The keyword of this session is Sea Level Rise and its associated consequences for marine wildlife and coastal communities. Sea level rise is threatening coastal areas. Communities and entire cities located at the shores are at risk of being flooded.
Large-scale dams, deforestation, pollution and melting glaciers all impact on crucial streams and river basins. One example is the Tibetan Plateau, which feeds major rivers in South, South-East, East and Central Asia, providing water for 2 billion people.
Soil is often overlooked when people discuss environmental degradation. But in many parts of the world soils are irreversibly degraded and polluted with serious risks for ecosystem integrity and food... Read More
Debris is increasingly polluting space. What are the implications? They might go further than you think. The talk by Prof. Dr. Eberhard Gill will give you a comprehensive overview of how much space junk we are talking about and why we should care about it.
Due to habitat destruction, pollution, poaching, illegal hunting and fishing, and climate change, species around the world are becoming extinct at an alarming rate. This is best recorded by the IUCN, the International Union for the Conservation of Nature, in its periodical Red List.
In the past decades the relationship between forests and climate change has focused on the amount of carbon stored in forests and the amount of carbon dioxide released when forests are converted in other land uses. Only recently we begin to understand the relationship between patters of rainfall and forest cover.
Our present-day crops for food and agriculture have once been developed from wild plant species through adaptation by humans, a process that is known as domestication. This process resulted in crops in which only a subset of the wild genetic diversity was represented, a concept that is referred to as the domestication bottleneck.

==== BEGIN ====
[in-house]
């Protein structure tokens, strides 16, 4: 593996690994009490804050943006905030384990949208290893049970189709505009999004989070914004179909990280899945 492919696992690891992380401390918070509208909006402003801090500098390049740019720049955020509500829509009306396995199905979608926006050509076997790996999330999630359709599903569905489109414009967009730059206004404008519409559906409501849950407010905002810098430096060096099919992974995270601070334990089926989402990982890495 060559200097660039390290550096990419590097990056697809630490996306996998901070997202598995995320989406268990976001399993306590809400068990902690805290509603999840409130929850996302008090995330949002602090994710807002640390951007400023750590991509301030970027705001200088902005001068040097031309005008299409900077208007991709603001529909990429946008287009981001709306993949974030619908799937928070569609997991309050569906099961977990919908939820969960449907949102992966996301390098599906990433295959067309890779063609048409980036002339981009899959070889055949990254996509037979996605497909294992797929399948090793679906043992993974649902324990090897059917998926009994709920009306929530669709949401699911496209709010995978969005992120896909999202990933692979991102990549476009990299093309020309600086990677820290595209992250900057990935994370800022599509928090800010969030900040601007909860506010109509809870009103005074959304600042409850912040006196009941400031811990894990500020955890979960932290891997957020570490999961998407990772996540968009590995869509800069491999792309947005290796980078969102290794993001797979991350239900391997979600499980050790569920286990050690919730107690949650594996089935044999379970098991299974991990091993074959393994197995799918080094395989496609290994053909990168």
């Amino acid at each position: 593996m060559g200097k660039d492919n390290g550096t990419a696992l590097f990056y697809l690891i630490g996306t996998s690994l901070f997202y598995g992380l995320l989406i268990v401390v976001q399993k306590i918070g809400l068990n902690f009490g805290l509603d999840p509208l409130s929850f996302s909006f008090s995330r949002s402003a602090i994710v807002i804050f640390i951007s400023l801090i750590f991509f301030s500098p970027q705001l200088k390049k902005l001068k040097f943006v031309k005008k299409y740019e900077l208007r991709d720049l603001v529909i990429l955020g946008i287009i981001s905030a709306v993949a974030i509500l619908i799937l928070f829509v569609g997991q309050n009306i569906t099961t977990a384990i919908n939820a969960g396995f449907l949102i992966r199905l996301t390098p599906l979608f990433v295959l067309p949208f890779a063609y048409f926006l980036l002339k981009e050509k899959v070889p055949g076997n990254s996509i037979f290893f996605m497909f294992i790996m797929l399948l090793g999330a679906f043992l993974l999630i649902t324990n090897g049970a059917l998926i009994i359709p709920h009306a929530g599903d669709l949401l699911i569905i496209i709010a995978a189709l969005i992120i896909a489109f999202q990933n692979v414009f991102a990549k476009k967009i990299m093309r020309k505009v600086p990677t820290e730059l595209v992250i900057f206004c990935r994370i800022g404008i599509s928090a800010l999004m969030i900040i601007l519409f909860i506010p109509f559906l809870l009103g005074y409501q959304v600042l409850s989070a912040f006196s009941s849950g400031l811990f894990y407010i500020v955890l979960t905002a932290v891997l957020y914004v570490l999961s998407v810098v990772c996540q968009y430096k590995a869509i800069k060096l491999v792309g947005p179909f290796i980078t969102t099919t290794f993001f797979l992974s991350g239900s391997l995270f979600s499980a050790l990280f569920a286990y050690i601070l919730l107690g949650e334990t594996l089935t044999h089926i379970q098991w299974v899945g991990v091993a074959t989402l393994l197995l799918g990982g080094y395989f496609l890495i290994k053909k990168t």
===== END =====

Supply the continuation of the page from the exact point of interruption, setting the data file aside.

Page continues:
Barry Commoner’s first law of ecology basically says it all: Everything Is Connected to Everything Else. In this session, Prof. Dr. Klaas van Egmond will bring together the “spherical” SOS’s from a systems ecology perspective and give us insights into what the connections are. He will also talk about what the implications for our civilisations are.
Our physical health and spiritual well-being are intrinsically linked to ecosystems. All life rests on them, meaning in other words: do not invoke the wrath of Mother Nature, but enjoy her benign beauty. Our expert speaker Johan van de Gronden, moral philosopher and conservationist will provide us with his insights of many years working in this field.
In times of fake news, fake science and social media, scientific accuracy is at risk of being eroded. However, its importance for painting an accurate picture of how the world works, where we are at and where we will be going is more important than ever.
The spherical themes discussed at this Symposium also have strong security implications. The degradation of the natural environment can cause or exacerbate conflicts, and conflicts in turn can lead to the degradation of the environment, leaving us in a vicious cycle.
Speaker General (ret) Tom Middendorp, former Chief of Defence of the Netherlands, has many years’ experience in the military and knows exactly why environmental degradation is a threat to our security.
Panel discussion with speakers on the way forward. Introductory remarks by Hugo von Meijenfeldt and contributary remark by Alide Roerink. This panel discussion will take place in the framework of... Read More